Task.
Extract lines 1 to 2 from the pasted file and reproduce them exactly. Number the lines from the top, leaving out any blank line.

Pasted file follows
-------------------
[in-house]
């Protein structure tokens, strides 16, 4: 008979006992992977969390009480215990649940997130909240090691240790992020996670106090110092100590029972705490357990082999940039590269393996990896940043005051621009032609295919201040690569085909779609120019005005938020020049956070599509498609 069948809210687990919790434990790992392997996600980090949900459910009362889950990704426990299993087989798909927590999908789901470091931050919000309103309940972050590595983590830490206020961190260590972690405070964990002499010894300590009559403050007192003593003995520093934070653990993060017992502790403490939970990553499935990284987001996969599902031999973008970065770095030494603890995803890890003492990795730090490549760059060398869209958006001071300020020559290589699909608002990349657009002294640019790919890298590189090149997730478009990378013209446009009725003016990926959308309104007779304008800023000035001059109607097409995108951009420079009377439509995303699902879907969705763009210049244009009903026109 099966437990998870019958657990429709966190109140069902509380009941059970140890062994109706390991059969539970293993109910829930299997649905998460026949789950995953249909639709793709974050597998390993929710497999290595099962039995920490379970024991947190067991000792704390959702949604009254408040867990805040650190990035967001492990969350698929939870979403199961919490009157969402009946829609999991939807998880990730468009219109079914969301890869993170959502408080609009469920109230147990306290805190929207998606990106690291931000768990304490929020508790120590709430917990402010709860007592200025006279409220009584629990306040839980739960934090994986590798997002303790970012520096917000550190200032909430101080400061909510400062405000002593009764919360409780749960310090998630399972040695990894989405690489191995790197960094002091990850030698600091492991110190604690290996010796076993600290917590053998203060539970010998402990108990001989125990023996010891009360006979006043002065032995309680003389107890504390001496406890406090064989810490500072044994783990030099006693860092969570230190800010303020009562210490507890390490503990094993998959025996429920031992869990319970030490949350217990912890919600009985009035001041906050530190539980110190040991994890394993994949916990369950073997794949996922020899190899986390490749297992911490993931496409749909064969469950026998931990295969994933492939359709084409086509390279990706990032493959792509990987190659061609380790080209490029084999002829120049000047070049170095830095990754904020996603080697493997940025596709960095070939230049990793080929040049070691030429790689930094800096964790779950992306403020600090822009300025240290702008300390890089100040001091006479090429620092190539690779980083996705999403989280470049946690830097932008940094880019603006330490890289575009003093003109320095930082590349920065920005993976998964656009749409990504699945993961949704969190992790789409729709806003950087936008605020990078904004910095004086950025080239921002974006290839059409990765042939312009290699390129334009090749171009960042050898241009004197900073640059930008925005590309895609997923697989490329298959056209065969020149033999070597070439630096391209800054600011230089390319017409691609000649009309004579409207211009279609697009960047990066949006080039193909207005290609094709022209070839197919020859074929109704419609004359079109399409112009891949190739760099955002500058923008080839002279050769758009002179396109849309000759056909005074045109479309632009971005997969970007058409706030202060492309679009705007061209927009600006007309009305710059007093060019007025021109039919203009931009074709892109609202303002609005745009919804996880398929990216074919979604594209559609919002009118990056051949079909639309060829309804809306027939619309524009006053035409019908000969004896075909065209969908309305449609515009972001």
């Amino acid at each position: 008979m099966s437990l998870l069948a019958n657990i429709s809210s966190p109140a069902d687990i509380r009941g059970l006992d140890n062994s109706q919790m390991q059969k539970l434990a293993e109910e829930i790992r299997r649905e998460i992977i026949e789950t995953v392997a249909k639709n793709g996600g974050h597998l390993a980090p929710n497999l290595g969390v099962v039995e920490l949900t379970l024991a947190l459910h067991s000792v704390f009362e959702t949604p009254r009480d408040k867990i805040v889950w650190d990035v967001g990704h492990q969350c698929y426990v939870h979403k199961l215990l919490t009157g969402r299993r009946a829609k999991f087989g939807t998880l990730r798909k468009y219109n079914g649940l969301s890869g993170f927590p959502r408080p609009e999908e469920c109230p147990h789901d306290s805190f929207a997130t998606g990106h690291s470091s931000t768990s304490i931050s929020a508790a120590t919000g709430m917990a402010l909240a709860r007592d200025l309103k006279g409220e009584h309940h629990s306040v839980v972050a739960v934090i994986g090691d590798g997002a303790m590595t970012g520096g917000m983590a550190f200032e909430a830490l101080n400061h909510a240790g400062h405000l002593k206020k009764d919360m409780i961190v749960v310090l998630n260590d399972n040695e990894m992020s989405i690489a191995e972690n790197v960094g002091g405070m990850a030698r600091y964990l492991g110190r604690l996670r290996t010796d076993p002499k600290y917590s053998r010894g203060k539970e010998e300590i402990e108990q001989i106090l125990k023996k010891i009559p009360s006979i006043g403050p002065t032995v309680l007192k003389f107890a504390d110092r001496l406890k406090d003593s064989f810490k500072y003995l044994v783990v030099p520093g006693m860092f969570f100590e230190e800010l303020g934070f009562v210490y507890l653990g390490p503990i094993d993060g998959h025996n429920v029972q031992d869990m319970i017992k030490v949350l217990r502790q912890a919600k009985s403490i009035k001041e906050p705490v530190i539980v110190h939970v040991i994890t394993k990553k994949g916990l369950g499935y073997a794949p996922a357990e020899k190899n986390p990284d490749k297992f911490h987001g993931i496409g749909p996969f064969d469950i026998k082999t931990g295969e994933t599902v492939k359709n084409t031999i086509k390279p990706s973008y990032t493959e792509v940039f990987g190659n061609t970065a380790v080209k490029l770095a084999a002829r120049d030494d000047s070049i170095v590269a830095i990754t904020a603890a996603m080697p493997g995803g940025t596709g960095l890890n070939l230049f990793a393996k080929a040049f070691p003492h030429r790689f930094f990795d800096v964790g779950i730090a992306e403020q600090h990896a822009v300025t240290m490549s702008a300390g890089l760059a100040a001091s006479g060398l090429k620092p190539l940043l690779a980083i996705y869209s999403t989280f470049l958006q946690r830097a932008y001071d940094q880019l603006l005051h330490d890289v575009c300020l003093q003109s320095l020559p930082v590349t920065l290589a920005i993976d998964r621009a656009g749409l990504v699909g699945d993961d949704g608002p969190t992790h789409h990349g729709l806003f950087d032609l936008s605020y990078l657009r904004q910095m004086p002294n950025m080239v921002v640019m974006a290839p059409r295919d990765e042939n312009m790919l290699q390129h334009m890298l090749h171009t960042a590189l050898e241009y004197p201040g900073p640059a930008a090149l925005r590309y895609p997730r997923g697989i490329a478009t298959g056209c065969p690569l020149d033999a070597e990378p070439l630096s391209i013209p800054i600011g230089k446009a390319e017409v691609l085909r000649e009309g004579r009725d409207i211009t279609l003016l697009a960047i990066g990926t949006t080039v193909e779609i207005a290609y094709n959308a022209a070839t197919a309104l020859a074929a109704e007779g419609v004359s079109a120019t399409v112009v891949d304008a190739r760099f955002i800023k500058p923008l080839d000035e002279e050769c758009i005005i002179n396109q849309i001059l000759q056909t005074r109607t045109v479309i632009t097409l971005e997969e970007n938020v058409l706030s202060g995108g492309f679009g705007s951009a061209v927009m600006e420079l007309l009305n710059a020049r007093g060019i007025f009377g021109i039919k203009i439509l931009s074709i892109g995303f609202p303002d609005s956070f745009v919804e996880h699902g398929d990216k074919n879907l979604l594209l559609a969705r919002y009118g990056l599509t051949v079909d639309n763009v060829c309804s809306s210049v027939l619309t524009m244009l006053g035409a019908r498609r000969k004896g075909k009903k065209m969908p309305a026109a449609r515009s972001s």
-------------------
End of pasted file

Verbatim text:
[in-house]
């Protein structure tokens, strides 16, 4: 008979006992992977969390009480215990649940997130909240090691240790992020996670106090110092100590029972705490357990082999940039590269393996990896940043005051621009032609295919201040690569085909779609120019005005938020020049956070599509498609 069948809210687990919790434990790992392997996600980090949900459910009362889950990704426990299993087989798909927590999908789901470091931050919000309103309940972050590595983590830490206020961190260590972690405070964990002499010894300590009559403050007192003593003995520093934070653990993060017992502790403490939970990553499935990284987001996969599902031999973008970065770095030494603890995803890890003492990795730090490549760059060398869209958006001071300020020559290589699909608002990349657009002294640019790919890298590189090149997730478009990378013209446009009725003016990926959308309104007779304008800023000035001059109607097409995108951009420079009377439509995303699902879907969705763009210049244009009903026109 099966437990998870019958657990429709966190109140069902509380009941059970140890062994109706390991059969539970293993109910829930299997649905998460026949789950995953249909639709793709974050597998390993929710497999290595099962039995920490379970024991947190067991000792704390959702949604009254408040867990805040650190990035967001492990969350698929939870979403199961919490009157969402009946829609999991939807998880990730468009219109079914969301890869993170959502408080609009469920109230147990306290805190929207998606990106690291931000768990304490929020508790120590709430917990402010709860007592200025006279409220009584629990306040839980739960934090994986590798997002303790970012520096917000550190200032909430101080400061909510400062405000002593009764919360409780749960310090998630399972040695990894989405690489191995790197960094002091990850030698600091492991110190604690290996010796076993600290917590053998203060539970010998402990108990001989125990023996010891009360006979006043002065032995309680003389107890504390001496406890406090064989810490500072044994783990030099006693860092969570230190800010303020009562210490507890390490503990094993998959025996429920031992869990319970030490949350217990912890919600009985009035001041906050530190539980110190040991994890394993994949916990369950073997794949996922020899190899986390490749297992911490993931496409749909064969469950026998931990295969994933492939359709084409086509390279990706990032493959792509990987190659061609380790080209490029084999002829120049000047070049170095830095990754904020996603080697493997940025596709960095070939230049990793080929040049070691030429790689930094800096964790779950992306403020600090822009300025240290702008300390890089100040001091006479090429620092190539690779980083996705999403989280470049946690830097932008940094880019603006330490890289575009003093003109320095930082590349920065920005993976998964656009749409990504699945993961949704969190992790789409729709806003950087936008605020990078904004910095004086950025080239921002974006290839059409990765042939312009290699390129334009090749171009960042050898241009004197900073640059930008925005590309895609997923697989490329298959056209065969020149033999070597070439630096391209800054600011230089390319017409691609000649009309004579409207211009279609697009960047990066949006080039193909207005290609094709022209070839197919020859074929109704419609004359079109399409112009891949190739760099955002500058923008080839002279050769758009002179396109849309000759056909005074045109479309632009971005997969970007058409706030202060492309679009705007061209927009600006007309009305710059007093060019007025021109039919203009931009074709892109609202303002609005745009919804996880398929990216074919979604594209559609919002009118990056051949079909639309060829309804809306027939619309524009006053035409019908000969004896075909065209969908309305449609515009972001």